Trigger warnings

triggerLos trigger warnings son avisos sobre el contenido de un curso o de un texto universitario, que podría herir la sensibilidad de algunos estudiantes o crearles traumas. Se trata de un fenómenos cada vez más común en los EEUU y en UK, en 2015-2016.

En "UK universities issue ‘trigger warnings’ to warn students of potentially ‘upsetting’ material". The Independent, 9 octubre 2016, es posible leer:

A growing number of UK universities have introduced “trigger warnings” to give students advance notice of any potentially “upsetting” material in lectures, in a move that echoes a fast-growing trend in colleges in the US.

Academics at universities including Edinburgh, the London School of Economics (LSE), Goldsmiths, Stirling and Central Lancashire are warning students of material they think could be “disturbing”, giving them the option of leaving the lecture room if they decide to. The warnings have been issued ahead of lectures on topics including Christianity, popular culture, history, forensic science, photography, politics and law.

Los temas más afectados por este "derecho" a abandonar la clase si uno se siente herido son: el cristianismo, la cultura popular, la Historia, la ciencia, la fotografía de guerra, la política, el Derecho, o las cuestiones sexuales (mujeres en top-less, por ejemplo).

Esta infantilización de la educación universitaria está siendo denunciada desde múltiples instancias. La feminista Naomi Wolf (Universidad de Oxford, experta en moral victoriana), piensa que son temas psiquiátricos, que nada tienen que ver con la Universidad: "Trauma from sexual or other assault and abuse is very real, and ‘triggers’ are real for victims of abuse. But the place to process or deal with survivor triggers is with a trained therapist in a counsellor’s office, and not in a classroom or university context.”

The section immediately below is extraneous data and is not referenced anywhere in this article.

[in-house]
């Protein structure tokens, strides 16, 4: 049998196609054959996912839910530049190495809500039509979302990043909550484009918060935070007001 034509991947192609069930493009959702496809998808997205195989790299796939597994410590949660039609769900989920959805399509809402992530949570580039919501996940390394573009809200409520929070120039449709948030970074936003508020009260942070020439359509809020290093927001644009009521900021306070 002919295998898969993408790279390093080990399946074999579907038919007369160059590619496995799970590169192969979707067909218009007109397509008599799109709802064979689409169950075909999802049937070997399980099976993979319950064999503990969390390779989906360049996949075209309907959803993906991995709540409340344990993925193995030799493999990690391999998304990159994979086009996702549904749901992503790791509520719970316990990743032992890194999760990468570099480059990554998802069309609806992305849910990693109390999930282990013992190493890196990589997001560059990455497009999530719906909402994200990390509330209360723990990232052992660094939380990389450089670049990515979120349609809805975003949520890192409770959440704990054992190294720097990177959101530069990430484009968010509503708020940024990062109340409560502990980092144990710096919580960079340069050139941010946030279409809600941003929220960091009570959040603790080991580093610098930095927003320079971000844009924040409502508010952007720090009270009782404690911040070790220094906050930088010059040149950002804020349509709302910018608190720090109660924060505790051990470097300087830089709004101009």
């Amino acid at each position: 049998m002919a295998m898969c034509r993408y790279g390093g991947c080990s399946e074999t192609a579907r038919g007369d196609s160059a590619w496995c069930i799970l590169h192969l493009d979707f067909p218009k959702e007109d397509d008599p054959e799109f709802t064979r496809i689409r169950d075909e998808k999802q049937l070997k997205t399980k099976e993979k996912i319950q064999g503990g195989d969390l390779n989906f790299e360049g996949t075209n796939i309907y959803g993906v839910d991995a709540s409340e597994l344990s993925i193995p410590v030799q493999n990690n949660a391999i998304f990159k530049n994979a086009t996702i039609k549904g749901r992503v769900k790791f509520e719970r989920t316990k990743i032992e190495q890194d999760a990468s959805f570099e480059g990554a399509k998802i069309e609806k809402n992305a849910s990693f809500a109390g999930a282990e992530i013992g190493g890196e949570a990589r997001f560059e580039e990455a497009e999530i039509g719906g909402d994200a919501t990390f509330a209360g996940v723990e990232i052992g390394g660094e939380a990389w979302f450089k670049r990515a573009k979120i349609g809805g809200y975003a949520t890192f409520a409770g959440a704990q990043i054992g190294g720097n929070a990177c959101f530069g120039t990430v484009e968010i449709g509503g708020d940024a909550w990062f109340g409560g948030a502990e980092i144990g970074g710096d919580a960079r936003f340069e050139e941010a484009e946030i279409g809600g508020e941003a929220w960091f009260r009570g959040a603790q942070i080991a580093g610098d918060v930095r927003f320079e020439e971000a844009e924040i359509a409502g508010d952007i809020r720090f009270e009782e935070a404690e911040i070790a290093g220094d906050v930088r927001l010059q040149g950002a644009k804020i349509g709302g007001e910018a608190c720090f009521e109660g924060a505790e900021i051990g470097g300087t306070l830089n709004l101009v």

El sociólogo Frank Furedi cuenta uno de los miles de casos concretos que acaban con el profesor expedientado por el horrendo delito de enseñar Historia: "Too many academics are now censoring themselves". The Guardian, 11 octubre 2016:

My colleague at another university showed a picture of an emaciated Hungarian Jewish woman liberated from a death camp. A student, yelled out, “stop showing this, I did not come here to be traumatised”, disrupting his lecture on the Hungarian Holocaust. After the student complained of distress, caused by the disturbing image, my colleague was told by an administrator to be more careful when discussing such a sensitive subject. “How can I teach the Holocaust without unsettling my students?” asked my friend. Academics who now feel they have to mind their words are increasingly posing such questions.

Mary Beard (Cambridge University), que acaba de recbir el Premio Príncesa de Asturias esta semana, piensa que es ridículo que los estudiantes universitarios deban ser protegidos ante materiales difíciles, como la violación de las Sabinas en la Antigua Roma:

It would be dishonest, fundamentally dishonest, to teach only Roman history and to miss out not just the rape of the Sabines but all their rapes.

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